The researchers called 33,688 unique numbers, from which, in 18% of the calls, they were able to positively identify a specific individual.

Sources:  Giuseppe Macri, “New study shows NSA phone metadata can reveal EVERYTHING about your life,” dailycaller.com, March 13, 2014:  http://dailycaller.com/2014/03/13/new-study-shows-nsa-phone-metadata-can-reveal-everything-about-your-life/.  Jonathan Mayer and Patrick Mutchler, “Metaphone:  The Sensitivity of Telephone Metadata,” webpolicy.org, March 12, 2014:   http://webpolicy.org/2014/03/12/metaphone-the-sensitivity-of-telephone-metadata/

NSA Collects Hundreds of Millions of
Texts Daily

According to a report in the Guardian, the NSA collects daily an average of 194 million texts, and extracts information about “location, contact networks and credit card details,” as well as travel itineraries.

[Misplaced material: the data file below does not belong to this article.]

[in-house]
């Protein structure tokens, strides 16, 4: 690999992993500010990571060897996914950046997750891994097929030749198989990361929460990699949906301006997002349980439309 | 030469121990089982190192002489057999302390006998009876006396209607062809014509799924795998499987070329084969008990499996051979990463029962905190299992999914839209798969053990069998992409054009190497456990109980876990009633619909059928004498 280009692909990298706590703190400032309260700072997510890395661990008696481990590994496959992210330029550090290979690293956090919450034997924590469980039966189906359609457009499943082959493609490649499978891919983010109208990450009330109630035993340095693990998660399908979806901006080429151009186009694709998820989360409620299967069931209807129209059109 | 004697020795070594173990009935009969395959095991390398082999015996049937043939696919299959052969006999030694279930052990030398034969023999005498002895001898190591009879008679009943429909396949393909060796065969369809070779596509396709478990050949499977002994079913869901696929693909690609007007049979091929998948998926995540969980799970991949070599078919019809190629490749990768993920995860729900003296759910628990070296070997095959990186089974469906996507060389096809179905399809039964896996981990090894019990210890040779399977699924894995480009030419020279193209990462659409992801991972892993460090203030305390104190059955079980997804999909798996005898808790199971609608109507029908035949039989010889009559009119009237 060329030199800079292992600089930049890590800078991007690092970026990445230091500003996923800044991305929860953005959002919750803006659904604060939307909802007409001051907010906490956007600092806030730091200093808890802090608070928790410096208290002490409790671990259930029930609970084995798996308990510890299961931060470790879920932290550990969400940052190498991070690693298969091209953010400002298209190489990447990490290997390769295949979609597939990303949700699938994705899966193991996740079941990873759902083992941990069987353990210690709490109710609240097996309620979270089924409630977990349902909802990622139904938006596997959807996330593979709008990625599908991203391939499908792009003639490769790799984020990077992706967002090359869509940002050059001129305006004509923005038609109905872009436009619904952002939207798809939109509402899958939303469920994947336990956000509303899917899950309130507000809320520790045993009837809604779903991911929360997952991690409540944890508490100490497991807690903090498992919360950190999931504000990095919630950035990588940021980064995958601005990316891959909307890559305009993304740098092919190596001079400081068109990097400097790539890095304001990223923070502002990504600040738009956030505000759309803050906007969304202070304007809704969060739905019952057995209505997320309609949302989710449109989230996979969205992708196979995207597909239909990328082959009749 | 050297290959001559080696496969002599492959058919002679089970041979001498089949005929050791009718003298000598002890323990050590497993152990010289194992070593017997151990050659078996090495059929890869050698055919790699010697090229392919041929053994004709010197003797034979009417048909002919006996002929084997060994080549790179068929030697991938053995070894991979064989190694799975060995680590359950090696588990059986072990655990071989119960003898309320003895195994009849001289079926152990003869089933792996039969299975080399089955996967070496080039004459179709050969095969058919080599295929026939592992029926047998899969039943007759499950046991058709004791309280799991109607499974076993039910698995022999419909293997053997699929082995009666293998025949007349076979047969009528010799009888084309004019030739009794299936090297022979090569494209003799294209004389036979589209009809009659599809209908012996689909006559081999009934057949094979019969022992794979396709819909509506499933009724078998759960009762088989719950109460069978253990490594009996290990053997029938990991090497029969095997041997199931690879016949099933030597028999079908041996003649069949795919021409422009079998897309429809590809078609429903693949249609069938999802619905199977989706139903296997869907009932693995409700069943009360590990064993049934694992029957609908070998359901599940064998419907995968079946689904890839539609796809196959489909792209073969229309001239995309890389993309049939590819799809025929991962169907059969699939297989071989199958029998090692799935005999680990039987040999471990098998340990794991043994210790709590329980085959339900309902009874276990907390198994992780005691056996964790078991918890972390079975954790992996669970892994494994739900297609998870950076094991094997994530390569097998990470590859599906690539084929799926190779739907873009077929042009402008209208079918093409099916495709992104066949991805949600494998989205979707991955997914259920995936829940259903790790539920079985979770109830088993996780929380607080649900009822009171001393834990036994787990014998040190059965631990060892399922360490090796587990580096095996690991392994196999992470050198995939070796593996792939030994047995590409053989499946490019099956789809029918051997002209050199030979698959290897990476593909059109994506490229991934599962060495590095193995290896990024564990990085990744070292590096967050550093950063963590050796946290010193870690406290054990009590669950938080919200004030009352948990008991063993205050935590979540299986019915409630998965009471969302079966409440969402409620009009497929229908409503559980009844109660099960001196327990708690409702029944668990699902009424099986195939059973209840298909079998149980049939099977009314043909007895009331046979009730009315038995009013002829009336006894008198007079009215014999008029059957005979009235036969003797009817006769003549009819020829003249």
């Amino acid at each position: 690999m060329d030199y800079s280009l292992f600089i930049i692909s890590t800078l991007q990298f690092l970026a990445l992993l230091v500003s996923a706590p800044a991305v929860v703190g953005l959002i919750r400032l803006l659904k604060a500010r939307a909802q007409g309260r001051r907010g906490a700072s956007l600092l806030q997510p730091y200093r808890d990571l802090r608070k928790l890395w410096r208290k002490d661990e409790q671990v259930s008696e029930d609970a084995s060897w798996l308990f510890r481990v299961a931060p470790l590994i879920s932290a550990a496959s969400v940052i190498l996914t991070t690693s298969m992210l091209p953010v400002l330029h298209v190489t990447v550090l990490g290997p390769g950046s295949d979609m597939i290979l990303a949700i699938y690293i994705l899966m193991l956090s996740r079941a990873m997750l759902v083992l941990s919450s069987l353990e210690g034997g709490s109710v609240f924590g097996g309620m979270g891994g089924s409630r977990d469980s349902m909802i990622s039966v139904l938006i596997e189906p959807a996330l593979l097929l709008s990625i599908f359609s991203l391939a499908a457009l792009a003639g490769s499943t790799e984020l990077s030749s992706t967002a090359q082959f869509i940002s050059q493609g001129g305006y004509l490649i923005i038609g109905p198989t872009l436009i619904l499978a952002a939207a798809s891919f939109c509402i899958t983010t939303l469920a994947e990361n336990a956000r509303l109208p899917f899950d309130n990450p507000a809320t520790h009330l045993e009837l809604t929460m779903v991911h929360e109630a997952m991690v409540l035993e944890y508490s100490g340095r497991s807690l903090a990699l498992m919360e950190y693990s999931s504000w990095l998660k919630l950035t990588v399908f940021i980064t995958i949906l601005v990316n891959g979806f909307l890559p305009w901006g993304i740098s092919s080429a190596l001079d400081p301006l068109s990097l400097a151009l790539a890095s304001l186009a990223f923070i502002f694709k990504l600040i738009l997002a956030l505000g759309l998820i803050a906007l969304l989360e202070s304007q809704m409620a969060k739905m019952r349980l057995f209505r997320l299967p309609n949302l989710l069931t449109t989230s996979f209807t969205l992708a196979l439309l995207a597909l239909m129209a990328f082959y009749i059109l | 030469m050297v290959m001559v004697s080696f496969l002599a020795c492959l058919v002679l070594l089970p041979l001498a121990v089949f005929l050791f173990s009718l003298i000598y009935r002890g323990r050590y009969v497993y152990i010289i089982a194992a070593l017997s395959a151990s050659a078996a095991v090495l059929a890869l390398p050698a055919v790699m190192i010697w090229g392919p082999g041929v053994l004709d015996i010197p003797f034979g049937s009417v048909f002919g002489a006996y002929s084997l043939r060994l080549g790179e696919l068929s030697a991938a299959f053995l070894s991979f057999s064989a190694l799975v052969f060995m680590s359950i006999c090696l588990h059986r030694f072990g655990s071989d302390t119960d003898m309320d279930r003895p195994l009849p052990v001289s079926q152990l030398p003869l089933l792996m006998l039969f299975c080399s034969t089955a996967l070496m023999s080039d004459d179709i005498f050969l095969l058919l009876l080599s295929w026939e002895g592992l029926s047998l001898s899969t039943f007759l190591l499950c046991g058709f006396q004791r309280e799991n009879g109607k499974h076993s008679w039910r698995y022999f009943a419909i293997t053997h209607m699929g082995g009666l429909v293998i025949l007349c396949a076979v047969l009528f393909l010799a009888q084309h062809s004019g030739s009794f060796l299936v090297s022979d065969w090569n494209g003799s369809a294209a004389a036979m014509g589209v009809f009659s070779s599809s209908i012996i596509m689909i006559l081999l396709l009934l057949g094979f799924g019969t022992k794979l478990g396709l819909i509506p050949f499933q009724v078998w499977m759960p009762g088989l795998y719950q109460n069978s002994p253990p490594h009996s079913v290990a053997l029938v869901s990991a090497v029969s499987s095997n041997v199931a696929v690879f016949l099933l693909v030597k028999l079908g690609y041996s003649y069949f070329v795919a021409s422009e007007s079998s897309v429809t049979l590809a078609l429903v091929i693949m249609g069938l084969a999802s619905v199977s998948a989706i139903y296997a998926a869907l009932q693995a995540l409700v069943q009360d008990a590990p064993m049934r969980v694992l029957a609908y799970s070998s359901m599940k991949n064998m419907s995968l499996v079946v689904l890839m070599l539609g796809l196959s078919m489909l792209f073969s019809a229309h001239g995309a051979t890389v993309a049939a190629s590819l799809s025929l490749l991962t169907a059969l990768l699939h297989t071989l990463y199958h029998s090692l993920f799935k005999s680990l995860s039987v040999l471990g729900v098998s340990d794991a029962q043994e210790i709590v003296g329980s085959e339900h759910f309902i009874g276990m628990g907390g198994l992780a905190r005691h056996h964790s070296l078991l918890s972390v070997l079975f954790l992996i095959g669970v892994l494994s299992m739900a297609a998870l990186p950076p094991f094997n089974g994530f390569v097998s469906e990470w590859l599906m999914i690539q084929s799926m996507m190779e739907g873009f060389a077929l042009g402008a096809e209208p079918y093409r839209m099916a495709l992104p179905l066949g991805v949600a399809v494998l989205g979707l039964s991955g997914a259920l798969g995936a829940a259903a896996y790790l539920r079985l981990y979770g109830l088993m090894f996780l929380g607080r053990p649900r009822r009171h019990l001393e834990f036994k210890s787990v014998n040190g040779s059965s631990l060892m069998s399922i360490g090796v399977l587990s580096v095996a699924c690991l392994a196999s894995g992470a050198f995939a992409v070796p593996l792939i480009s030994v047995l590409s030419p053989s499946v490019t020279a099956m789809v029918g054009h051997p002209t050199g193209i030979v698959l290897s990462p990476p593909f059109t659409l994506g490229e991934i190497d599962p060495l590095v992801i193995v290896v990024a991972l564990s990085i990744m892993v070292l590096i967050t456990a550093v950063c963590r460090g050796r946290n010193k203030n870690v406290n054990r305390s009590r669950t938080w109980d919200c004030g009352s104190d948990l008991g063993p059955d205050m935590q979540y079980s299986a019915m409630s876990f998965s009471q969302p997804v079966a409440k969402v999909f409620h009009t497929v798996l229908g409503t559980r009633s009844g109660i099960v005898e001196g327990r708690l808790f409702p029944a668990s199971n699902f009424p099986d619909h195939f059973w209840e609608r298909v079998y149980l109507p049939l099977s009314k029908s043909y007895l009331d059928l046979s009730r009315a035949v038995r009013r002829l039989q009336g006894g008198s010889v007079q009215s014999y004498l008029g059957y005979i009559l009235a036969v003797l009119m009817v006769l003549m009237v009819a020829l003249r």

Source:  James Ball, “NSA collects millions of text messages daily in ‘untargeted’ global sweep,” guardian.com, January 16, 2014:  http://www.theguardian.com/world/2014/jan/16/nsa-collects-millions-text-messages-daily-untargeted-global-sweep/print

Reading Brain Scans for Identity

An article published in March, 2014, in NeuroImage, describes a recent study where scientists using Functional Magnetic Brain Imaging (“fMRI”) were able to create images of faces that test subjects were viewing.

One of the researchers, Alan S. Cowen, a graduate student at the University of California Berkeley, said that the constructed images approximated the real image.  All of the tests got the subject’s skin color correct, and 24 out of 30 of the created-images accurately reflected a smile; two-thirds of the created-images correctly reflected gender, but only about one-half correctly re-constructed hair color.